Arts Board staff provides expertise and advice to clients, meeting them at their offices to assess needs and recommend display locations. Clients may select art from a wide variety of paintings, drawings, textiles, prints, photographs and sculptures in the Arts Board's Permanent Collection. Arts Board professionals install the artworks, and clean and repair them as required. The Saskatchewan Arts Board also covers insurance and some transportation costs. Information on how to rent art is available here.

Lieutenant Governor's Arts Awards[edit]

On the occasion of its 40th anniversary in 1988, the Arts Board established the Lifetime Award for Excellence in the Arts. The award honours Saskatchewan individuals whose accomplishments have had a major impact on the arts provincially, nationally and internationally.

In 2004, the awards program expanded and the Arts Board established the Lieutenant Governor’s Arts Awards to recognize the achievements made by individuals, groups and organizations in the arts.

In celebration of Saskatchewan’s Centennial in 2005, the Co-operators commissioned an original piece of artwork by Joe Fafard that was awarded to Lieutenant Governor’s Arts Awards recipients for a period of ten years. In addition to the artwork, all award recipients receive a cash prize. Award categories include Lifetime Achievement, Emerging Artist, Leadership - Individual, Leadership - Organization, Arts and Learning, Volunteer, and Saskatchewan Artist.

Past recipients of the Lieutenant Governor's Arts Awards and the Lifetime Achievement Award for Excellence in the Arts are found [1].

Annual Art Exhibitions[edit]

The Arts Board makes the Permanent Collection accessible by bringing it to the people of the province in their workplaces, schools and communities. Works form the collection are loaned to galleries and other venues around the province and country for exhibitions, film production, broadcast and publication opportunities.

These include:

Supporting Indigenous Artists[edit]

Grant Programs for Indigenous Artists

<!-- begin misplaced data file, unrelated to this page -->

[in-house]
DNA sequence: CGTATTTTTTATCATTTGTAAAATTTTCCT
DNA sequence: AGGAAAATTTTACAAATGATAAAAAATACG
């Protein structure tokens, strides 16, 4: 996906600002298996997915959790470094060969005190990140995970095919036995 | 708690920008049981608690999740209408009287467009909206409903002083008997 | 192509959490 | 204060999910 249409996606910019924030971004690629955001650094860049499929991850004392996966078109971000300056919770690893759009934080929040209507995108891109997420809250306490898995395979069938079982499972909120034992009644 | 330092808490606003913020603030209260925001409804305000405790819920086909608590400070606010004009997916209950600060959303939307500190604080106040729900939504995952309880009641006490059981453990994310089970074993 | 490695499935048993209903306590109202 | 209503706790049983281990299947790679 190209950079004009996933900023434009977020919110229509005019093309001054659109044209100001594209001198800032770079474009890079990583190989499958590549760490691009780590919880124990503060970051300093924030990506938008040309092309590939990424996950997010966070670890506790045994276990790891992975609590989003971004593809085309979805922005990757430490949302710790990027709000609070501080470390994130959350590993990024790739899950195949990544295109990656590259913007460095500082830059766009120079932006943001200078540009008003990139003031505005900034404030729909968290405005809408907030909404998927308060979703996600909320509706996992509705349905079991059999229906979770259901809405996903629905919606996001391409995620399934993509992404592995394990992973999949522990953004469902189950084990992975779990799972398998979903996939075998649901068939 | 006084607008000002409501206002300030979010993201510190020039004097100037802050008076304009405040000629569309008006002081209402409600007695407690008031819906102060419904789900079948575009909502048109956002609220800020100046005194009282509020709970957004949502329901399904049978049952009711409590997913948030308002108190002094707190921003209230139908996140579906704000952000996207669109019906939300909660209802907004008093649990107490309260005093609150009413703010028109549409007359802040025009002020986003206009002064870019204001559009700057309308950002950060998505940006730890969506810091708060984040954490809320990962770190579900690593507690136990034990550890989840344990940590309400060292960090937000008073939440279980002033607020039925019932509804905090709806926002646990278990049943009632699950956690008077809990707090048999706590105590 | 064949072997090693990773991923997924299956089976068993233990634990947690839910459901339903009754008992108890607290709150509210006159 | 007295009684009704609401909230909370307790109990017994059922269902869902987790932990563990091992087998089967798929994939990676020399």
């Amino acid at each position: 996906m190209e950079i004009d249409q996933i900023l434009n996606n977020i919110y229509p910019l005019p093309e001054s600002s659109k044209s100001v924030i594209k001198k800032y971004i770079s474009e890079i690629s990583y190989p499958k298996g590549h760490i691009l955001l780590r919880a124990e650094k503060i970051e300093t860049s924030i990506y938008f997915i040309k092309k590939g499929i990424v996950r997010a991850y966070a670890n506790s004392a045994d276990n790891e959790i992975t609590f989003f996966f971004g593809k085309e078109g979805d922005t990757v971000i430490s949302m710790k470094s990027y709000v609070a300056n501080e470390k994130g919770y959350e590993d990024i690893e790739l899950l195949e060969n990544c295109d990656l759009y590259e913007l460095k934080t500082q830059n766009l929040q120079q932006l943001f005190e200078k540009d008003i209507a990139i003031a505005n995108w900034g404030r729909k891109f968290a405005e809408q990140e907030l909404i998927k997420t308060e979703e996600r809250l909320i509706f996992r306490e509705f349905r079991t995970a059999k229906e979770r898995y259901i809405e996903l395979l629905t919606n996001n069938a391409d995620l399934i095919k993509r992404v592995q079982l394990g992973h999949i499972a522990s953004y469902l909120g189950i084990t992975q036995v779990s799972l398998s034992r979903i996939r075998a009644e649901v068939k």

• The Indigenous Pathways Initiative – Grants to Artists is designed to increase participation in, and access to public funding by Indigenous artists in the province. The Indigenous Pathways Initiative seeks to address these issues while also increasing public access to high-quality Indigenous art.

One or more of the grants provided by this program may be funded through the 2005 Canada Games Building Dreams and Champions Legacy Program: Emerging Aboriginal Artists Award. This initiative provides support to young emerging Aboriginal artists in the province who are just starting out on a career path in the arts.

Clearing a Path: An Exhibition of Traditional Indigenous Art

Clearing a Path was first launched in fall 2005 and has been appreciated by thousands of people across the province and premiered on a world stage at the Vancouver 2010 Cultural Olympiad in February 2009. The exhibit includes close to 30 works by 20 artists, celebrates the talent of Saskatchewan’s Indigenous artists working in traditional media and features a wide range of Indigenous art forms, including carving and bead and quill work. The artwork itself is made from traditional materials gathered in Saskatchewan and is an expression of Indigenous cultural practices that are unique to the province and not found anywhere else in the world.

Exhibit Locations and Dates:

  • First Nations University of Canada Gallery (Regina Campus) – Nov. to Dec. 2005
  • Wanuskewin Heritage Park Gallery – Dec. 2005 to Feb. 2006
  • Organization of Saskatchewan Arts Councils Tour – Apr. 2006 to Apr. 2008
  • Regina International Airport – June to Nov. 2008
  • Talking Stick Festival, Vancouver 2010 Cultural Olympiad – Feb. 2009
  • 2009 Buffalo Days – the Queen City Ex – Aug. 2009
  • RCMP Heritage Museum, Regina – Nov. 2009 to Mar. 2010

Detailed Background:

In 2004, the Saskatchewan Arts Board piloted a new program, the Indigenous Pathways Initiative - Traditional Arts Grant. It was the first in a series of programs designed by the Arts Board to increase participation and access to its public funding by the Indigenous artists of the province.

The purpose of the Traditional Arts Grant program is to facilitate access to funding by Indigenous cultural workers: Indigenous artists, whose work is primarily in a traditional cultural art medium such as beading, birch bark biting, dancing, storytelling, drumming etc. Two objectives of the Traditional Arts Grant program are to raise the profile of traditional arts and artists working in a traditional media and support traditional art that is passed from one generation to the next.

During one of the initial peer assessment juries (a panel of Indigenous artists with expertise in the appropriate art forms), a recommendation was made that all the new artwork created through this grant should be promoted and put on display, helping to achieve two of the programs objectives: the general public would have access to this unique work, and the artists who have worked in obscurity for most of their lives would be recognized. In addition, the work could also be shared with Indigenous artists from different areas, creating an artistic exchange.